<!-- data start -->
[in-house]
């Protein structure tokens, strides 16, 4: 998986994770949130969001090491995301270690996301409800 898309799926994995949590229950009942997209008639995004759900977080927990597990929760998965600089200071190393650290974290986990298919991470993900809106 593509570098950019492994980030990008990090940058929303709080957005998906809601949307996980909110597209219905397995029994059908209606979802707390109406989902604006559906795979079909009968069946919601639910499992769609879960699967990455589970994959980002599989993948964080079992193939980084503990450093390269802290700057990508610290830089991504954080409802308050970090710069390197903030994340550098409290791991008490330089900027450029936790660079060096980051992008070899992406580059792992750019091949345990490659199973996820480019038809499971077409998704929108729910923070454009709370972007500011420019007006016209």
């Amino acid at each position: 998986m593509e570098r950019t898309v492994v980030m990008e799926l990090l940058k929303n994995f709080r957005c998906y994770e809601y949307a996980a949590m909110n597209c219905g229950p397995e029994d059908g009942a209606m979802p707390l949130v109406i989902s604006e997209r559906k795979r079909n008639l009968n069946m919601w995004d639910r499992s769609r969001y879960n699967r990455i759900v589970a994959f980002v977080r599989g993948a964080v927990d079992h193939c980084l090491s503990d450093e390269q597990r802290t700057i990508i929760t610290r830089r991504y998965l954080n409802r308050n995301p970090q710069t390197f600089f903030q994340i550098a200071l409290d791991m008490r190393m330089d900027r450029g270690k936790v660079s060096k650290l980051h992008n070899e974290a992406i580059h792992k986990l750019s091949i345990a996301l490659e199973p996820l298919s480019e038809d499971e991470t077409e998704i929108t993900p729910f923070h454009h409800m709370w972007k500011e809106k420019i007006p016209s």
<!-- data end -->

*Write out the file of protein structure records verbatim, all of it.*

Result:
[in-house]
């Protein structure tokens, strides 16, 4: 998986994770949130969001090491995301270690996301409800 898309799926994995949590229950009942997209008639995004759900977080927990597990929760998965600089200071190393650290974290986990298919991470993900809106 593509570098950019492994980030990008990090940058929303709080957005998906809601949307996980909110597209219905397995029994059908209606979802707390109406989902604006559906795979079909009968069946919601639910499992769609879960699967990455589970994959980002599989993948964080079992193939980084503990450093390269802290700057990508610290830089991504954080409802308050970090710069390197903030994340550098409290791991008490330089900027450029936790660079060096980051992008070899992406580059792992750019091949345990490659199973996820480019038809499971077409998704929108729910923070454009709370972007500011420019007006016209």
């Amino acid at each position: 998986m593509e570098r950019t898309v492994v980030m990008e799926l990090l940058k929303n994995f709080r957005c998906y994770e809601y949307a996980a949590m909110n597209c219905g229950p397995e029994d059908g009942a209606m979802p707390l949130v109406i989902s604006e997209r559906k795979r079909n008639l009968n069946m919601w995004d639910r499992s769609r969001y879960n699967r990455i759900v589970a994959f980002v977080r599989g993948a964080v927990d079992h193939c980084l090491s503990d450093e390269q597990r802290t700057i990508i929760t610290r830089r991504y998965l954080n409802r308050n995301p970090q710069t390197f600089f903030q994340i550098a200071l409290d791991m008490r190393m330089d900027r450029g270690k936790v660079s060096k650290l980051h992008n070899e974290a992406i580059h792992k986990l750019s091949i345990a996301l490659e199973p996820l298919s480019e038809d499971e991470t077409e998704i929108t993900p729910f923070h454009h409800m709370w972007k500011e809106k420019i007006p016209s």